List Price: $2.9 million
The Property: It’s a safe bet that when tourists on buses ogle the mansion at 1340 North State Parkway, they are more interested in the mansion’s swinging years as the Playboy Mansion rather than in the sumptuous Beaux Arts details of the century-old façade designed by James Gamble Rogers or the secluded formal garden on the building’s south end.
Although it is shared by residents of all seven condos in the building, that boxwood-edged garden space is the de facto front yard of unit 1S, which surrounds it on two sides and has a handsome pillared entrance from the garden (as well as a main entrance from the mansion’s interior). The condo’s living room, dining room, kitchen, and family room all look into the garden, the latter via a large arched window with a wrought-iron inset.
The eight-room condo is laid out in three distinct zones. The formal zone contains a large living room and a similarly sized dining room flanking a pillared foyer. A separate “wing” contains the family room and kitchen, whose appliances and work spaces are subtly concealed by millwork so that the space hardly says “kitchen” and at first glance can be mistaken for a media center. (Only the stove hood gives it away.) The fine millwork continues in a study, and beyond it are three bedrooms. The master bedroom opens onto a private terrace (separate from the mansion’s garden) that is also accessed by the family room.
While it is situated on the ground floor in what may have originally been servants’ quarters, the condo benefits from high ceilings and the crown and baseboard moldings and window framing that LR Realty used throughout the building when converting the disused mansion (which for a while had been a School of the Art Institute dorm) into a set of high-end condos.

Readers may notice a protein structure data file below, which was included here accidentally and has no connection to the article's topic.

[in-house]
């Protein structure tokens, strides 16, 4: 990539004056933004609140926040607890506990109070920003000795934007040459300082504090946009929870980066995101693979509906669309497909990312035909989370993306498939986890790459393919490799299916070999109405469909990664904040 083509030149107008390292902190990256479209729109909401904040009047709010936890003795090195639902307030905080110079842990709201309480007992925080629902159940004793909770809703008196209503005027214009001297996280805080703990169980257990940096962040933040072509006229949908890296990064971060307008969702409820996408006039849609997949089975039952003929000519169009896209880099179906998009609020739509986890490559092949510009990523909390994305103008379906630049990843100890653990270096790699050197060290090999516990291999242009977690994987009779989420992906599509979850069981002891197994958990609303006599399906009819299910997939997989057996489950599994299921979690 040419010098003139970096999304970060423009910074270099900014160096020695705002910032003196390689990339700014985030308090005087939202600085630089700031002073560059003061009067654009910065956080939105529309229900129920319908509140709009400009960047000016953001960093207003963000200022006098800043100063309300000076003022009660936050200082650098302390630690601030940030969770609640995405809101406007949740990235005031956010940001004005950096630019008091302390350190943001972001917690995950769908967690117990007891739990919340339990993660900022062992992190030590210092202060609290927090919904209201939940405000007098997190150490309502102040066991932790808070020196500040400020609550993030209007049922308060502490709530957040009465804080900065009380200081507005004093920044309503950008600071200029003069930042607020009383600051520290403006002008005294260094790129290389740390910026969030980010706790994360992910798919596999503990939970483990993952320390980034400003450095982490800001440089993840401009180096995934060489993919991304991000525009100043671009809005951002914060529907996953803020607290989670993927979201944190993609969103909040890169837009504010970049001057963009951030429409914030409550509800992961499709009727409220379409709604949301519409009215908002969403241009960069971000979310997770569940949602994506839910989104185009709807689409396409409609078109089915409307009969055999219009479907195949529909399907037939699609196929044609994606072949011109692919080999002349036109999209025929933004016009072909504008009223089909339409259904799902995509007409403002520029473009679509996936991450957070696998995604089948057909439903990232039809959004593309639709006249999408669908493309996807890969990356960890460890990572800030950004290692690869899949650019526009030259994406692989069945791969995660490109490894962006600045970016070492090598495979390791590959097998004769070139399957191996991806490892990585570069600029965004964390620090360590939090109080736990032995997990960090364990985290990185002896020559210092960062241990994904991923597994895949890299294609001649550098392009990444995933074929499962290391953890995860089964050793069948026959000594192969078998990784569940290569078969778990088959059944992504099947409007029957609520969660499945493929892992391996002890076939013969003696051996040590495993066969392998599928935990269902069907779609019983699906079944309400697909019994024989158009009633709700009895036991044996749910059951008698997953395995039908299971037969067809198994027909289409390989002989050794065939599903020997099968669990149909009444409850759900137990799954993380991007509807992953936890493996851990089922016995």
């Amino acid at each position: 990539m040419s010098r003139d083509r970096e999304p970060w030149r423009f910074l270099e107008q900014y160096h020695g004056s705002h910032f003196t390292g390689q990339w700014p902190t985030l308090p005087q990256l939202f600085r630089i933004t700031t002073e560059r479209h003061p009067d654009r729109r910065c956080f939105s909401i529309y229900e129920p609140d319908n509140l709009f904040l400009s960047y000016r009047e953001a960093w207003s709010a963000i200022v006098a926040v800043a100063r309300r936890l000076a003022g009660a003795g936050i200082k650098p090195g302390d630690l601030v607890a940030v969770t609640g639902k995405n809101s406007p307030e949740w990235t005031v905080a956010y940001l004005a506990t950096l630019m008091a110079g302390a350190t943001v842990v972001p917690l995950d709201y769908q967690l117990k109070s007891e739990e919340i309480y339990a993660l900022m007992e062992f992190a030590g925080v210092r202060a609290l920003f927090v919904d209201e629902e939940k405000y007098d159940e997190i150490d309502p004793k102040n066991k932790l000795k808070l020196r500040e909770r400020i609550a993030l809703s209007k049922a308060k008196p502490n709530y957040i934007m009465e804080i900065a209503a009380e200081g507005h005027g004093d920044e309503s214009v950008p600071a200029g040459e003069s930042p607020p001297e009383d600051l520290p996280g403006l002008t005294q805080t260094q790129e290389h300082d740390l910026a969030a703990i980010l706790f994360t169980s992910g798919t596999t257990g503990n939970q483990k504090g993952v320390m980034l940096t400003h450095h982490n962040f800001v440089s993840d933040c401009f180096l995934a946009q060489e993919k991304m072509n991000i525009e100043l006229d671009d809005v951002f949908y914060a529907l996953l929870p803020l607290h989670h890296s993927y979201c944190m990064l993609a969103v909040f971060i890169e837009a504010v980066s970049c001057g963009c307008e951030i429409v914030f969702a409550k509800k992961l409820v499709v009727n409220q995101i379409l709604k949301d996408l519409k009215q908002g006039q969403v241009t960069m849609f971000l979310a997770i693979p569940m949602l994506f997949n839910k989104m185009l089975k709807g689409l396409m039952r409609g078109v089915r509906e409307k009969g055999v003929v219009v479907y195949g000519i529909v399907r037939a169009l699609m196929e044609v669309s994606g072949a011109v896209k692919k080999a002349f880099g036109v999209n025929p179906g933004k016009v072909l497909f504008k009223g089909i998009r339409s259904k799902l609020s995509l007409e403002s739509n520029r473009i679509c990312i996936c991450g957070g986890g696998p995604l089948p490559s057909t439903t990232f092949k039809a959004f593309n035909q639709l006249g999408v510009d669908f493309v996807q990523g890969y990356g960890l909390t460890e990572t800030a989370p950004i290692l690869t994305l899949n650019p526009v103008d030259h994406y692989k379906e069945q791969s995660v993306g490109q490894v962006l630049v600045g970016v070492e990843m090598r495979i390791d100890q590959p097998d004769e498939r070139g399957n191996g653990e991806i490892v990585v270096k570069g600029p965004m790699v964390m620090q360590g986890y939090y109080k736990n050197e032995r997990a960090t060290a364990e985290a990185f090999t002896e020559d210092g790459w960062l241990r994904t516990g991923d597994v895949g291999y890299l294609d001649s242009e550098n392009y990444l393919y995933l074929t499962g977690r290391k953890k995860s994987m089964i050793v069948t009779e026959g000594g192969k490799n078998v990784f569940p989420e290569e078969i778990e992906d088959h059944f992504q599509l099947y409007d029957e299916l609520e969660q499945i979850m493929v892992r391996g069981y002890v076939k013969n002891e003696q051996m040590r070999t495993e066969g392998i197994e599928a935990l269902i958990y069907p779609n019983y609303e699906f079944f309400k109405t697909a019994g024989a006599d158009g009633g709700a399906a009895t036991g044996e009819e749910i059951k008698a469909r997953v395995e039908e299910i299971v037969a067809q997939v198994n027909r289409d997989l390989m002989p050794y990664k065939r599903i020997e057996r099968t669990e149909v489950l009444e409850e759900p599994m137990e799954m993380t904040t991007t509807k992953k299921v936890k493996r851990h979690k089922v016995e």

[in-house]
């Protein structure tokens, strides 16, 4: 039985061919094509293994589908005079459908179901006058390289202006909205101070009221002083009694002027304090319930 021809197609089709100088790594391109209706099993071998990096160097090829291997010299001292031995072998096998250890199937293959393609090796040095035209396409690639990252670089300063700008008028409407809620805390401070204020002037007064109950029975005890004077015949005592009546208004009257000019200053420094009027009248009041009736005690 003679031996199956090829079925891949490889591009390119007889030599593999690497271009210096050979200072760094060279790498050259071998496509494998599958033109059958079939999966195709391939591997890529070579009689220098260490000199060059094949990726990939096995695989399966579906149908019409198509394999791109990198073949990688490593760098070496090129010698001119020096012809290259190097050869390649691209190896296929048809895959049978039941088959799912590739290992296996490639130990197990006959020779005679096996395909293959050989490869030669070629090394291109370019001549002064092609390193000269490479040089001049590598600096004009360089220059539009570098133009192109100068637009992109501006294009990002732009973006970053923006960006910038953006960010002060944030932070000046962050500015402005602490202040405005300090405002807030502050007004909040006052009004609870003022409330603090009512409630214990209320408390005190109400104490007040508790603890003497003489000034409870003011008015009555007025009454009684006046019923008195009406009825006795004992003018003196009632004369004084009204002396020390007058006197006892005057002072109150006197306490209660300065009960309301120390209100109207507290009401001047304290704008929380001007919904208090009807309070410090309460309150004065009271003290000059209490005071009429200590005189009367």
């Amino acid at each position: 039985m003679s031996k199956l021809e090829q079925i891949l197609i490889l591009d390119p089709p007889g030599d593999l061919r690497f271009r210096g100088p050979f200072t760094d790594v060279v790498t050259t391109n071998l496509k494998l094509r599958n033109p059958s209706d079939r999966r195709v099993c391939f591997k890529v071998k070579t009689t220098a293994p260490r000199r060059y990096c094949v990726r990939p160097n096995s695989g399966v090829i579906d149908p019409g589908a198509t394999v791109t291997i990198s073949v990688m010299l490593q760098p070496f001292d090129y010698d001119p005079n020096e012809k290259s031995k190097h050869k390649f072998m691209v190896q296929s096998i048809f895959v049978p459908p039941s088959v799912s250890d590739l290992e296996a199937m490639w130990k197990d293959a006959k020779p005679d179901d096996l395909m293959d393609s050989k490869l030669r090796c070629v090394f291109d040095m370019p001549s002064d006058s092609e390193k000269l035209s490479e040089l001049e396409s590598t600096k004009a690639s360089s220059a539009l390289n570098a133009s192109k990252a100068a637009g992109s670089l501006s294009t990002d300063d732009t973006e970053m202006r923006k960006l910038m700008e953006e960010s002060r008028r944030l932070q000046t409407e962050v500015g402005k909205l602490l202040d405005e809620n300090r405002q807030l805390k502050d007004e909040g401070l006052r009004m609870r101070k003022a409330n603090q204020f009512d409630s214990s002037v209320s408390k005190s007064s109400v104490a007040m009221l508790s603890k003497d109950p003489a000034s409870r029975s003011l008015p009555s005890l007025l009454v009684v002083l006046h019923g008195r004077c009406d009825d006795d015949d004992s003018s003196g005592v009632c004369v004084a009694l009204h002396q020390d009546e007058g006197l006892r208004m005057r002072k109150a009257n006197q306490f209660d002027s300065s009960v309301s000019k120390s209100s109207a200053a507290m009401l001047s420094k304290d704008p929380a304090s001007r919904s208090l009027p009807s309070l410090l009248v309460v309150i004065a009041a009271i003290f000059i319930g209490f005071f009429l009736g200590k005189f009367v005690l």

Pamela Hamilton, who bought the condo in 1998 for an amount that isn’t clear from public records, is moving to another home in the city, says her agent, Susan Wagner.
Price Points: Condos in this building haven’t turned over much; at least one is still owned by the people who bought it in 1994 from LR Realty. There have been at least four sales over $2 million, according to the Cook County Recorder of Deeds, including the highest-priced sale in the building: the $3.275 million that Marlene Iglitzen, the widow of the Chicago Tribune film critic Gene Siskel, paid in August 2008.
Listing Agent: Susan Wagner of Prudential Rubloff; 312-368-3281 or email@example.comEdit Module